The Tri-Valley Herald, July 28, 2006
Program teaches kids to create own comicsBy Kristofer Noceda, Staff Writer
Inside Bay Area
DUBLIN Delve into the mind of 15-year-old Michael Onojafe and you'll find "Rocket Boy" a kid who possesses superhuman powers after falling into chemicals while playing in his father's science laboratory.
Or tap into his 13-year-old brother, Sam, and he'll describe a teen who may have to quit his dream of playing football just to keep intact a well-maintained hairdo.
The Onojafe brothers of Pleasanton and about 18 other kids participated in a comic book creation workshop held Thursday afternoon at the Dublin Library where tomorrow's next popularcomic character may have been born.
"I got into drawing from the Far Side comics and I wanted to learn how to create my own characters," said Ian Leunberg.
Ian, 15, is a junior at Dublin High School and plans to work for animation studio Pixar.
Participants got their creative juices flowing from program instructor Oliver Chin's showing them different types of comic book story telling and characters.
"I think everyone wants to be able to tell their own story but they just don't know how to start," he said. "I try to emphasize fun, and just the structure of creating a comic is instant gratification by being original."
The workshop is a pilot program to test out the popularity of manga graphic novels a Japanese-style comic book that has taken off since it hit U.S. shelves in the late 1990s.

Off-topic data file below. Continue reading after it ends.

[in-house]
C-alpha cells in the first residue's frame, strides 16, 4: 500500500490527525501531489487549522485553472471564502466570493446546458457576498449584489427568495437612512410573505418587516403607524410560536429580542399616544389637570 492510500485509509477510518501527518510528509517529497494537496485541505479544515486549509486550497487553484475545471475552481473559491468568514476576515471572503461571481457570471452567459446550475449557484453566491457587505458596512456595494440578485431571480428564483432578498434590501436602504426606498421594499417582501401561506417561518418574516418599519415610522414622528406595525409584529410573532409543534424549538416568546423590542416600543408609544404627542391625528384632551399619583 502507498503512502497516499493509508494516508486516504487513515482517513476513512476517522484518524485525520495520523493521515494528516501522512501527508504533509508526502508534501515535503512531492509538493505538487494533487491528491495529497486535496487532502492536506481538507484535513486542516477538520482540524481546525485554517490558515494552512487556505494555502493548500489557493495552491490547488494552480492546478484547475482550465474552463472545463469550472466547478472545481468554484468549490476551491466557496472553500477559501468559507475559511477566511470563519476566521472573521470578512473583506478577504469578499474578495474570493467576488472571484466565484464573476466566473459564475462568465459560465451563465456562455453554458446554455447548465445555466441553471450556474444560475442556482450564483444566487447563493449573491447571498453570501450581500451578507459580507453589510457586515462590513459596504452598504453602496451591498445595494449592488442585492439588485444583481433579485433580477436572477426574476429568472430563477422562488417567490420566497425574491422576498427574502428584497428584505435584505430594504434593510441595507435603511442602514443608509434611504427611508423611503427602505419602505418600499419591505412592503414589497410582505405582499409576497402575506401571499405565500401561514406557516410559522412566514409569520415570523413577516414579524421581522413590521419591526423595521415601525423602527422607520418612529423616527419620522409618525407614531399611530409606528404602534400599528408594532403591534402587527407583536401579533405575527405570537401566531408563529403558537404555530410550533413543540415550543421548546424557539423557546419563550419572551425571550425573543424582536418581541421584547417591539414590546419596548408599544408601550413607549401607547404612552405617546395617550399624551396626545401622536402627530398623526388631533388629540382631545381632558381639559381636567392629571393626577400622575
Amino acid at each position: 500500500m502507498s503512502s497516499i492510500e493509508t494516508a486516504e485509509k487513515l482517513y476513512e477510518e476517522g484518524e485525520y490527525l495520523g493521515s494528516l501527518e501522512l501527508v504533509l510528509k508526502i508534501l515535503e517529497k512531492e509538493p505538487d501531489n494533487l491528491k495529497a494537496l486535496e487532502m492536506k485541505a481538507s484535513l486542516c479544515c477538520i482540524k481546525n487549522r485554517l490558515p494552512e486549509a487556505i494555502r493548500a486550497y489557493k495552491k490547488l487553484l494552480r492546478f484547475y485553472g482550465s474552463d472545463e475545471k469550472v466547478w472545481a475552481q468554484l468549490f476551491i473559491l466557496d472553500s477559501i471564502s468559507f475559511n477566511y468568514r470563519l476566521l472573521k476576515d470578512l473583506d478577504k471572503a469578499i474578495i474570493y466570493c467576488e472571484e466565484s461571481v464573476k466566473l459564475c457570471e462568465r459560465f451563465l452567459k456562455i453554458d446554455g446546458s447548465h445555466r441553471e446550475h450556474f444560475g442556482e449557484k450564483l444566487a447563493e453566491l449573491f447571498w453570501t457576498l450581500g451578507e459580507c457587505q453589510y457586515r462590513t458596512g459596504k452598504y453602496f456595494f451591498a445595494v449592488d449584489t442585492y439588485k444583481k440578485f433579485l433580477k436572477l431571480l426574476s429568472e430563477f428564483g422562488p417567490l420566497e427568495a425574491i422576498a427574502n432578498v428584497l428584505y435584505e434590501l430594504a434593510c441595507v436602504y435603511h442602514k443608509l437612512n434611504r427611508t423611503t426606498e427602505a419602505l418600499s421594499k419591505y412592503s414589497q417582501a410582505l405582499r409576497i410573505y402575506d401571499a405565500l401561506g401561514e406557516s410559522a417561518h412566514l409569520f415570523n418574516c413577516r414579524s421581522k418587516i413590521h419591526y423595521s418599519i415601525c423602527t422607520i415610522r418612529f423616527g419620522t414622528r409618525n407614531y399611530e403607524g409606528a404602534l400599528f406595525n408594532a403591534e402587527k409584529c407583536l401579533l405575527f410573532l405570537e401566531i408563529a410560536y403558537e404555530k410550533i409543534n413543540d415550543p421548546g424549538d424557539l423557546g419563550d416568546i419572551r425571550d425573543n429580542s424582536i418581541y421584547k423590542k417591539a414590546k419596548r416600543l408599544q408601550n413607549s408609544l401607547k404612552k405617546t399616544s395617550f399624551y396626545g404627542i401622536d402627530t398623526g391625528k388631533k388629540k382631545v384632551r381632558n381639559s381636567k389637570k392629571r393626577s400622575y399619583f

"Graphic novels (have) really taken off as a new genre and we're piggybacking on that interest," librarian Donna Leach said.
As art programs continue to be trimmed in many school districts, kids have turned to outside sources for programs that meet their interests.
"There's a few classes, like portrait paintings, at my school, but nothing really like this," Ian said.
Chin recognizes the need and has spent three years holding workshops throughout Bay Area libraries including a session teaching kids in Contra Costa Juvenile Hall to inspire kids to follow their dreams.
"With schools lacking resources to offer such programs, librarians recognize they can give an opportunity for kids and address these interests right here and now," he said.
"It's really inspired me to do what I'm doing. I can see myself in these kids' faces," he said.
After working as a cartoonist for the Harvard Crimson, Chin's dream of being a comic artist was put on hold when he got a job in marketing for Viz one of the larger publishers for Japanese anime.
He eventually found his way to Comics Buyer's Guide as a columnist and critic. But his dream was never forgotten and Chin founded Immedium a San Francisco-based publishing company specializing in children's books and contemporary non-fiction.
Through his company, Chin has been able to publish his own books, including "9 of 1: A Window to the World," a graphic novel he wrote and illustrated based on the events of Sept. 11, 2001.
"When I tell a boy or girl to create a new idea, in some way I'm talking to myself," he said. "I'm always trying to motivate them and pursue their creative interest."